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  • Publication
    Using implicit measures to evaluate mental health stigma and attitudes to help-seeking
    Aims: The paper introduces and describes the use of implicit measures of attitude in two separate studies.  The aim of the first study was to explore children's and adolescents' (10 to 16 years) stigmatizing responses towards hypothetical peers with either ADHD or depression.  The aim of the second was to investigate whether a brief on-line intervention could change young adults' (18 to 25 years) attitudes towards help-seeking for mental health problems. Methods: Implicit measures, such as the Implicit Associations Test (IAT) do not require research participants to overtly express their beliefs.  They are used where there is a high risk that research participants will offer socially desirable responses about stereotypes and prejudices. In the first study, an adapted IAT, in conjunction with questionnaires, was used to measure attitudes towards a vignette describing a peer who had ADHD or depression.  In the second study, the Single Category IAT was used to measure young adults' attitudes towards professional help-seeking for mental health problems. Results: The findings showed that young people were more stigmatising towards peers with mental health problems and treatment seeking on implicit compared to explicit measures. The patterns of responses between the measures highlights the value of using implicit measures to enhance our understanding of such phenomena.  Conclusions: Implicit measures may prove to be a useful tool for researchers who are interested in stigma associated with mental health problems in young people and their treatment.  Lessons learned from the use of implicit measures in these studies will be highlighted.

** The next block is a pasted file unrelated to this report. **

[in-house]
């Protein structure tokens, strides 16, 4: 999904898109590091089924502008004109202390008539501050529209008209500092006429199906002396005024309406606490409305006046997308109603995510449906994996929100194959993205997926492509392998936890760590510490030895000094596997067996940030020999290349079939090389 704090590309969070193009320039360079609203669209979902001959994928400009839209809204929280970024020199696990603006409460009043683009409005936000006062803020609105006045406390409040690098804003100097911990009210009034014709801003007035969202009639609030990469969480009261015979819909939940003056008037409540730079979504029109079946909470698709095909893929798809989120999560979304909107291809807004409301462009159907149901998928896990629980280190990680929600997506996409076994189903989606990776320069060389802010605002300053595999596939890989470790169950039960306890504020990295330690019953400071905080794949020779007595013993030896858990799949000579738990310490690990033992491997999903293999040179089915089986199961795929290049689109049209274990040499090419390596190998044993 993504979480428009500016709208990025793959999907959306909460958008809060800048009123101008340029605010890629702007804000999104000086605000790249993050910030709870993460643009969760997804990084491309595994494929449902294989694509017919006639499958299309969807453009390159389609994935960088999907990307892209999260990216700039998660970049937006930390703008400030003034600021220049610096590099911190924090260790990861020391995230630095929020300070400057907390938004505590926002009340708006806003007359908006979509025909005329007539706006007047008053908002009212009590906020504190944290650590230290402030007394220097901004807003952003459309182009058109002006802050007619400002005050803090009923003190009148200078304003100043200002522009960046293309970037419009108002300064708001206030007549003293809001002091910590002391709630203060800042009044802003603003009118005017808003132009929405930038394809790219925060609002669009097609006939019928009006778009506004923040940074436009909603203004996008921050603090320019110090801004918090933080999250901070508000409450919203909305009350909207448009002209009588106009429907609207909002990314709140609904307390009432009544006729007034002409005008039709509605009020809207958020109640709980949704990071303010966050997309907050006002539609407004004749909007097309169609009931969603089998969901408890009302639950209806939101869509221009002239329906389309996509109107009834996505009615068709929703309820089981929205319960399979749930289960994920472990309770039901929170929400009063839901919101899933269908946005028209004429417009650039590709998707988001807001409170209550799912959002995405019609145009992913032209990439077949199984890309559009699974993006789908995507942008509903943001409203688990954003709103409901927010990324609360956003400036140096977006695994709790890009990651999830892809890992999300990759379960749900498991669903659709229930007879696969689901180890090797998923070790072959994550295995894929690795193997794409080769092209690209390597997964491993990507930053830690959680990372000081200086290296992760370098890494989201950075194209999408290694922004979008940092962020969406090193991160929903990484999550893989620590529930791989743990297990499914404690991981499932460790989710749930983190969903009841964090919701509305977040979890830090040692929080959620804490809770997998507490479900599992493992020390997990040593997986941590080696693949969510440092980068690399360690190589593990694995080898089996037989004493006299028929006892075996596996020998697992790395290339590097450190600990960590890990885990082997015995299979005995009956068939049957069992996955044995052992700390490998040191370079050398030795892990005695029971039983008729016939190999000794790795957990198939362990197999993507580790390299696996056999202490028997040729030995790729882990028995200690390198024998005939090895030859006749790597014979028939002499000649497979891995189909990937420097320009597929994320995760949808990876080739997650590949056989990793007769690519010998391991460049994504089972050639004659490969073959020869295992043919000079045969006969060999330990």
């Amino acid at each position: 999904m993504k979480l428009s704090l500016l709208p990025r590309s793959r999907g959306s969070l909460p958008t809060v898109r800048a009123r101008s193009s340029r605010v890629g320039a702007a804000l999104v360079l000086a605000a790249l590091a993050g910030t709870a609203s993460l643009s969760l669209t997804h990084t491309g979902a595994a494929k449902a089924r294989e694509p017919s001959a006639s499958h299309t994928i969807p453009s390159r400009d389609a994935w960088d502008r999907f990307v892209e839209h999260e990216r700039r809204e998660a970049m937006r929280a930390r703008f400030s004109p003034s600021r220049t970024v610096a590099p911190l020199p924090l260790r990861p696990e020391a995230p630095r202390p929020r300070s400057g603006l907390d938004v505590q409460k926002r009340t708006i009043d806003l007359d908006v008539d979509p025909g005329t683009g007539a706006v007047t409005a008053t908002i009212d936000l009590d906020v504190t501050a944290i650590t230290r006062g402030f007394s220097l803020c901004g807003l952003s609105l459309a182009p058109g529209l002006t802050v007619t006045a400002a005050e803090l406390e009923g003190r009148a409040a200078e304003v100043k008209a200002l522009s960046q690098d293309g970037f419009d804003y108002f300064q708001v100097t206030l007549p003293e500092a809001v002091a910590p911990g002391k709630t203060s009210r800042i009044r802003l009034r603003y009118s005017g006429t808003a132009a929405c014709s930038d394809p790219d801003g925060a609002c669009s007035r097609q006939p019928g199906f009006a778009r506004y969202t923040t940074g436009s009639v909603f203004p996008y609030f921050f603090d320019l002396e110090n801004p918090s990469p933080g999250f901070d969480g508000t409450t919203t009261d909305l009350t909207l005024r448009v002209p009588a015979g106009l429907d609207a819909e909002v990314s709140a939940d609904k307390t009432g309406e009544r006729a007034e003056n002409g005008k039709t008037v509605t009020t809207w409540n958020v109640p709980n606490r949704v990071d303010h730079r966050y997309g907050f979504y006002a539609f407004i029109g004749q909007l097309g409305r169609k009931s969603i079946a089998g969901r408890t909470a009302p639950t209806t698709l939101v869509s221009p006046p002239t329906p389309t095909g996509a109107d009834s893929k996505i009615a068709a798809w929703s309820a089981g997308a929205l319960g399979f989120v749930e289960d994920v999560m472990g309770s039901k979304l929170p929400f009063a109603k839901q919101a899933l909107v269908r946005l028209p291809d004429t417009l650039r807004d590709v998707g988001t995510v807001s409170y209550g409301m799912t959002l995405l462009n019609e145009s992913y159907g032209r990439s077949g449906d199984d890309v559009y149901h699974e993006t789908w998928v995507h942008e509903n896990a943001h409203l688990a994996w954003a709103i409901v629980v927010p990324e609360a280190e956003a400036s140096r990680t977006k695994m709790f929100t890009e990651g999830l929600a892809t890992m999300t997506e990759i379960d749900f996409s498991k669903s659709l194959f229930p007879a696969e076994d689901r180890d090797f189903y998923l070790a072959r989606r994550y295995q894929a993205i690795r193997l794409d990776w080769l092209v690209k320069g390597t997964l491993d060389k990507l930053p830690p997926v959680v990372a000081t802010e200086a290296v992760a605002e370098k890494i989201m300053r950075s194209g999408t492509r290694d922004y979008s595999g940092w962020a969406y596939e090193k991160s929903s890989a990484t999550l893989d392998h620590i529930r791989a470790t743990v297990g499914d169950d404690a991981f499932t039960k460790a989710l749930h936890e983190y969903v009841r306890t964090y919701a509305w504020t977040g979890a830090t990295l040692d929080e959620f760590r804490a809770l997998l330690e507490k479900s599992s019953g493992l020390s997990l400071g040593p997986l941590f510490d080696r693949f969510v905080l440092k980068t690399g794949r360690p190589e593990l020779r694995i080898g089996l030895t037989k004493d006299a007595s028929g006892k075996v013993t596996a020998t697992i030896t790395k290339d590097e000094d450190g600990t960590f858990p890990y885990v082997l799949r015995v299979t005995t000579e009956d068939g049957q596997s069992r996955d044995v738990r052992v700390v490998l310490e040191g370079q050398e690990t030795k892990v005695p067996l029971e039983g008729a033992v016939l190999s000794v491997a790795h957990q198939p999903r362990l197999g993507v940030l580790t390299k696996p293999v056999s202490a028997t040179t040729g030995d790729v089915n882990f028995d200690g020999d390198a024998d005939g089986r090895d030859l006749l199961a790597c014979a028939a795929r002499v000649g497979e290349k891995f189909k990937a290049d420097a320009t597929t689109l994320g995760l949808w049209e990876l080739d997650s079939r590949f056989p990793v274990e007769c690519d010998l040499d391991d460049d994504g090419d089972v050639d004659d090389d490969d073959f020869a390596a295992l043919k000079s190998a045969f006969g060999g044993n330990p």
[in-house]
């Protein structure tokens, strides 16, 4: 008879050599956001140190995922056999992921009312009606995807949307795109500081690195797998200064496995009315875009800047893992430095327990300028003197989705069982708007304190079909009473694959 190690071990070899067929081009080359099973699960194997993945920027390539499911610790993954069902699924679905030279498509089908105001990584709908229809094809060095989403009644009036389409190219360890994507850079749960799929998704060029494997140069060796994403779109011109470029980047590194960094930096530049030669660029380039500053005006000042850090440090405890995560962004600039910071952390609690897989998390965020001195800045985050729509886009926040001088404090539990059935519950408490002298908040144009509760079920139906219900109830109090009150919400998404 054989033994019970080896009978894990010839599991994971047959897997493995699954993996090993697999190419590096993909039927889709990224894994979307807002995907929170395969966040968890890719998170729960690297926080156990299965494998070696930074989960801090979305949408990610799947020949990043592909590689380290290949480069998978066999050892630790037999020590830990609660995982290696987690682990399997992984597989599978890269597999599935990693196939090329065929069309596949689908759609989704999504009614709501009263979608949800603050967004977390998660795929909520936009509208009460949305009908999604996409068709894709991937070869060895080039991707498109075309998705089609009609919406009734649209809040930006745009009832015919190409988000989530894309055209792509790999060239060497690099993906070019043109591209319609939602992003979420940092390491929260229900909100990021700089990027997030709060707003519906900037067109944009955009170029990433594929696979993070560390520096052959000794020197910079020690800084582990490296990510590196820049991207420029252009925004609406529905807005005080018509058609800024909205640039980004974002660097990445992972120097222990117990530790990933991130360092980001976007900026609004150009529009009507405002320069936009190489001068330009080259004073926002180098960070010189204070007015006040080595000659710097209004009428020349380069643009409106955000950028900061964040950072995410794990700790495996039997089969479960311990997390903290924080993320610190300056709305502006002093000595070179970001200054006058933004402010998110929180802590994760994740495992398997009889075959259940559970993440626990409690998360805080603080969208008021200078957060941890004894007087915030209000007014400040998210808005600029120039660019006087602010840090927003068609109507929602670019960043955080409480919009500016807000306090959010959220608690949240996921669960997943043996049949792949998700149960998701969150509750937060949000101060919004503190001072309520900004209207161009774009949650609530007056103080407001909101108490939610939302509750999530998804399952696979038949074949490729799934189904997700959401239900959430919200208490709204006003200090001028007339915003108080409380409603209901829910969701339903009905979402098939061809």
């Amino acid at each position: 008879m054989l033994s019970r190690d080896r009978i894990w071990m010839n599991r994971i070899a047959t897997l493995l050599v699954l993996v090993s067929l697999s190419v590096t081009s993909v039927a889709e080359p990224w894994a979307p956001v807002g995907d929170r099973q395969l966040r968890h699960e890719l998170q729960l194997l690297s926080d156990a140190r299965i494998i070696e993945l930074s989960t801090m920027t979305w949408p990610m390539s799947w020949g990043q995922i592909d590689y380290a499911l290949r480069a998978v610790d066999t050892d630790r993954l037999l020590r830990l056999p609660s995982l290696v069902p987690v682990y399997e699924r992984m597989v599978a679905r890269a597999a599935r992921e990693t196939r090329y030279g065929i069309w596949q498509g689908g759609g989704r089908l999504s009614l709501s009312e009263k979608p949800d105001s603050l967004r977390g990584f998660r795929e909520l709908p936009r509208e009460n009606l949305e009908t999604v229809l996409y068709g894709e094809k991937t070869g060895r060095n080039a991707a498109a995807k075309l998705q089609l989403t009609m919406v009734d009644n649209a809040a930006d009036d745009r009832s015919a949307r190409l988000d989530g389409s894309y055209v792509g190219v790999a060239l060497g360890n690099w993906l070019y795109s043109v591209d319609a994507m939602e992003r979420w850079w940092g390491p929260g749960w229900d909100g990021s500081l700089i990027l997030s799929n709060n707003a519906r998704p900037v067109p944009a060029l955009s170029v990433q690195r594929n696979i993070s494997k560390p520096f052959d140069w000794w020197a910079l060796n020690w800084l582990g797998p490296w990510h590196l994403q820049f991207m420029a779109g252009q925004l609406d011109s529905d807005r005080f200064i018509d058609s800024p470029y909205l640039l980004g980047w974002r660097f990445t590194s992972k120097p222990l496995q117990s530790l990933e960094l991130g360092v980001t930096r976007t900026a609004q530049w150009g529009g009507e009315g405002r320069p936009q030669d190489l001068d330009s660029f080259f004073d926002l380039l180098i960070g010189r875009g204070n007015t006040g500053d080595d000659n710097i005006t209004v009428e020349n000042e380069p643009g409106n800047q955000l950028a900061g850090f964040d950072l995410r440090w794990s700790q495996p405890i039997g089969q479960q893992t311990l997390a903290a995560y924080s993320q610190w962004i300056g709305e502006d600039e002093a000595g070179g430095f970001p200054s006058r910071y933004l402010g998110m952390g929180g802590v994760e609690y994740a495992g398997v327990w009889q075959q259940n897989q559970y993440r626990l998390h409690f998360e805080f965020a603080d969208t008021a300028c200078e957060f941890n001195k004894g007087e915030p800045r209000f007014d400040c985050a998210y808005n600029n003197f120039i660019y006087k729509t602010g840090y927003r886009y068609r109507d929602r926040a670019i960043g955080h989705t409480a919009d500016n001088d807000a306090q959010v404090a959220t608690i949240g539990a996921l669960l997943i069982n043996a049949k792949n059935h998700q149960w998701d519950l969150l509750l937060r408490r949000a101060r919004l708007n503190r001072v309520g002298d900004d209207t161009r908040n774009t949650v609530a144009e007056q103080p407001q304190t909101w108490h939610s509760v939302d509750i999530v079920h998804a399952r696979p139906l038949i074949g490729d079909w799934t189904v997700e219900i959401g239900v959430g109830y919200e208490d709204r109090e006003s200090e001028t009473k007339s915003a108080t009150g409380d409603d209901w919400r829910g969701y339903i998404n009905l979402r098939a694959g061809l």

• Publication
    Explicit and implicit stigma towards peers with mental health problems in childhood and adolescence
    Background: Children and adolescents with mental health problems are widely reported to have problems with peer relationships, however, few studies have explored the way in which these children are regarded by their peers. For example, little is known about the nature of peer stigmatization and no published research has investigated implicit attitudes thus ensuring that stigma is not well understood. In order to address this issue the current study explored patterns of explicit and implicit stigmatization of peers with depression and attention deficit hyperactivity disorder (ADHD). Methods: The sample was 385 children (M = 10.21 years) and adolescents (M = 15.36 years). Participants completed a questionnaire assessing explicit stigma towards an age and gender matched peer with ADHD or depression and another peer with "normal issues" who were described in vignettes. They also completed a modified version of the Implicit Association Test (IAT) that explored implicit attitudes towards the target peers. Results: Questionnaire data indicated that the peer with ADHD was perceived more negatively than the peer with depression on all dimensions of stigma, except perceived dangerousness and fear. In contrast, the IAT findings suggest that some participants had more negative views of the peer with depression than the peer with ADHD. Specifically, the findings demonstrate that adolescent males demonstrated significantly stronger negative implicit evaluations of depression compared to younger males and adolescent females. Conclusions: Children and adolescents demonstrate stigmatising responses to peers with common mental health problems. The nature and extent of these responses depends on the type of problem and the type of measurement used. The findings highlight the importance of using both explicit and implicit measures of stigma.
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